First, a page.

Latest methods of tackling presbyopia

CORPORATE professional CL Tan is not the only person to proclaim with dismay that the day she turned 40 was also the very day when she had to squint at her reading material and move it farther from her nose to be able to read the print.

"It's like clockwork - you turn 40 and your eyes find it harder to focus!" she laments.

Presbyopia is as inevitable as income tax, some say. With new advancements in medical treatments, however, having presbyopia need not be as dreaded as, well, death taxes.

The presbyopic condition sets in when the lens in the eyes loses its elasticity and therefore its ability to focus. "Presbyopia is an ageing process and not a disease.

Two factors happen - the lens gets harder and can't change its shape as easily while the internal eye muscles also lose their function and can't control the elasticity of the lens well," explains Dr Lee Hung Ming, Medical Director and Senior Consultant at Parkway Eye Centre, Gleneagles Hospital.

In the old days, one would just have to reluctantly put on reading glasses or bifocals, but there are now more advanced options in the market. One of the newest ways to treat presbyopia is through IntraCor, an all-laser treatment with no cuts to the cornea.

"The Technolas femtosecond laser is used to create concentric rings around the cornea, changing its shape. So it's minimally invasive as there's no flap created," explains Dr Lee, who was the first eye surgeon to use Intracor in South-east Asia.

The laser adjusts the central shape of the cornea, the front of the eye, to bring near objects into focus. The result is a minor alteration to the corneal curvature to correct the presbyopia, and the actual laser procedure is over in only 20 seconds. There's no downtime at all after the procedure as well.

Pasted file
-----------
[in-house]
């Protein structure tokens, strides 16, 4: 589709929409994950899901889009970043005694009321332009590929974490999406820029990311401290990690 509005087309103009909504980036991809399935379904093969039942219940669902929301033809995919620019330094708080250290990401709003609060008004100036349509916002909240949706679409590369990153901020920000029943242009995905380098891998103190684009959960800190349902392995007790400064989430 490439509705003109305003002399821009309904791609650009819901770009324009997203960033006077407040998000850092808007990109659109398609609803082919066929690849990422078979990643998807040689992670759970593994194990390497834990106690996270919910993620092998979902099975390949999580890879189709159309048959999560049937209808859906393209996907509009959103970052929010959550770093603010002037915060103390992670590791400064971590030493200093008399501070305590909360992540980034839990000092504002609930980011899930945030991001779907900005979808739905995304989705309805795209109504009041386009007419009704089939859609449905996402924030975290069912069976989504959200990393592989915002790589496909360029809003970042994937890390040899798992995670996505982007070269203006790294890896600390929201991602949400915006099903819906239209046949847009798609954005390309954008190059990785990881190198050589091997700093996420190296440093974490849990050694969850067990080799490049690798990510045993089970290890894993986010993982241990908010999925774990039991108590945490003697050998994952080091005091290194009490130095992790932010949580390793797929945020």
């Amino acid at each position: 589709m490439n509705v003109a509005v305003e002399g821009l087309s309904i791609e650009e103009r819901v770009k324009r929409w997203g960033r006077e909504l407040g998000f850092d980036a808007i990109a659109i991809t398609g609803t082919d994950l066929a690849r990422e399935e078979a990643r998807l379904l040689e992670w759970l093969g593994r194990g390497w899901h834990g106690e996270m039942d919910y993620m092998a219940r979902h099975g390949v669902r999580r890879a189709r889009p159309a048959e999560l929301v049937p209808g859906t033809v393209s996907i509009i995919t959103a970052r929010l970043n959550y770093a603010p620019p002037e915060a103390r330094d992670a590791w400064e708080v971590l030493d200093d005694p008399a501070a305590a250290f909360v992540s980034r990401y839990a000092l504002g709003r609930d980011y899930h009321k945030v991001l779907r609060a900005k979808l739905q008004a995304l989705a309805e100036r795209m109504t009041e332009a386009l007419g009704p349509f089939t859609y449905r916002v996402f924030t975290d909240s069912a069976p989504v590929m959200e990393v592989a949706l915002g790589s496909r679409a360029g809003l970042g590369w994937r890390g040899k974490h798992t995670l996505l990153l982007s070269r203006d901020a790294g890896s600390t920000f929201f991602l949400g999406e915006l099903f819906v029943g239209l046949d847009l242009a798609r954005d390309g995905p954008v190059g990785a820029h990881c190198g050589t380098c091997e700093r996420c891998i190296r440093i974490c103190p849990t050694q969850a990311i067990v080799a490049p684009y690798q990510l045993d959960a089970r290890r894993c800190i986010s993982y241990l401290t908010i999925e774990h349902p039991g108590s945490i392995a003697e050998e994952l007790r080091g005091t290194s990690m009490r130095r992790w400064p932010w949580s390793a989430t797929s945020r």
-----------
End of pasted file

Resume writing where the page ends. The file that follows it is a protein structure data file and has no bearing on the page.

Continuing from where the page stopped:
Intracor is suitable for those who could see well without glasses before - those who didn't have short-sightedness.

Unfortunately, Intracor isn't advised for those who have had Lasik and those who've had glaucoma. People with too-thin corneas are also not suitable for IntraCor.

"Intracor may however cause patients to see halos and glare at night", says Dr Lee.

Meanwhile, for senior folk who are suffering from short-sightedness, astigmatism and presbyopia, the development of multi-focal toric lens for cataract sufferers means that all three conditions can be dealt with in the Cataract operation with Toric Multi-focal lens implantation.

"This is only for senior folks who suffer from cataracts - which is when the lens get cloudy.

Cataracts are also inevitable, and when this happens, they will have to replace their lens anyway.

The advent of multi-focal lens implant will render patients spectacle-free both for distance as well as near work," explains Dr Lee.

The lens in the eye is like camera lenses - when they get scratched or get dirty, they need to be replaced. The multifocal lens allows the patient to see far and read without glasses. And now, astigmatism is also dealt with. The best thing is, it's permanent.

"There are different methods of tackling presbyopia for different groups," concludes Dr Lee, adding that the condition has been the ultimate challenge in ophthamology given that it's taken this long to find more permanent solutions beyond multifocal glasses.

The ultimate solution is still some time off - where myopia and presbyopia can be corrected in both eyes instead of the current practice of correcting them in one eye each - but one reckons that the moment that technology is possible, Dr Lee will be the first to offer it.

This article was first published in The Business Times.